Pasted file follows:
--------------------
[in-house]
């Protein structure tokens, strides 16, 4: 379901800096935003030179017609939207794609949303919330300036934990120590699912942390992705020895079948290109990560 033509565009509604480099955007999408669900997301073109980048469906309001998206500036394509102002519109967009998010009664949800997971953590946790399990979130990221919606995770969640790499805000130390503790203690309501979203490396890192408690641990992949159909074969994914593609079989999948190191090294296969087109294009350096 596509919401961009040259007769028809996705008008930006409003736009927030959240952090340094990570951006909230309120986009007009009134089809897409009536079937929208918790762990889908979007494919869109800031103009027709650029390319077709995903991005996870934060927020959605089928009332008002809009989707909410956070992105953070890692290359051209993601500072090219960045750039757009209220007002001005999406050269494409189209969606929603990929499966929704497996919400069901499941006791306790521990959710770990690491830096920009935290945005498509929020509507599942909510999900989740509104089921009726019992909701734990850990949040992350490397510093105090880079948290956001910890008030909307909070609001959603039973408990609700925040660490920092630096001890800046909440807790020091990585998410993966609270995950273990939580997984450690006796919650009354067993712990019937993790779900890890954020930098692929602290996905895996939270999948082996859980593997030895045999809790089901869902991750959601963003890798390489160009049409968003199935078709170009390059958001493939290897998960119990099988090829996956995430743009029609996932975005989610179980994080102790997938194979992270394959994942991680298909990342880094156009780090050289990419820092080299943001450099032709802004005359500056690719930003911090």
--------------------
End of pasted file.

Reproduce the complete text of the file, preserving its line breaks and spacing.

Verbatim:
[in-house]
């Protein structure tokens, strides 16, 4: 379901800096935003030179017609939207794609949303919330300036934990120590699912942390992705020895079948290109990560 033509565009509604480099955007999408669900997301073109980048469906309001998206500036394509102002519109967009998010009664949800997971953590946790399990979130990221919606995770969640790499805000130390503790203690309501979203490396890192408690641990992949159909074969994914593609079989999948190191090294296969087109294009350096 596509919401961009040259007769028809996705008008930006409003736009927030959240952090340094990570951006909230309120986009007009009134089809897409009536079937929208918790762990889908979007494919869109800031103009027709650029390319077709995903991005996870934060927020959605089928009332008002809009989707909410956070992105953070890692290359051209993601500072090219960045750039757009209220007002001005999406050269494409189209969606929603990929499966929704497996919400069901499941006791306790521990959710770990690491830096920009935290945005498509929020509507599942909510999900989740509104089921009726019992909701734990850990949040992350490397510093105090880079948290956001910890008030909307909070609001959603039973408990609700925040660490920092630096001890800046909440807790020091990585998410993966609270995950273990939580997984450690006796919650009354067993712990019937993790779900890890954020930098692929602290996905895996939270999948082996859980593997030895045999809790089901869902991750959601963003890798390489160009049409968003199935078709170009390059958001493939290897998960119990099988090829996956995430743009029609996932975005989610179980994080102790997938194979992270394959994942991680298909990342880094156009780090050289990419820092080299943001450099032709802004005359500056690719930003911090």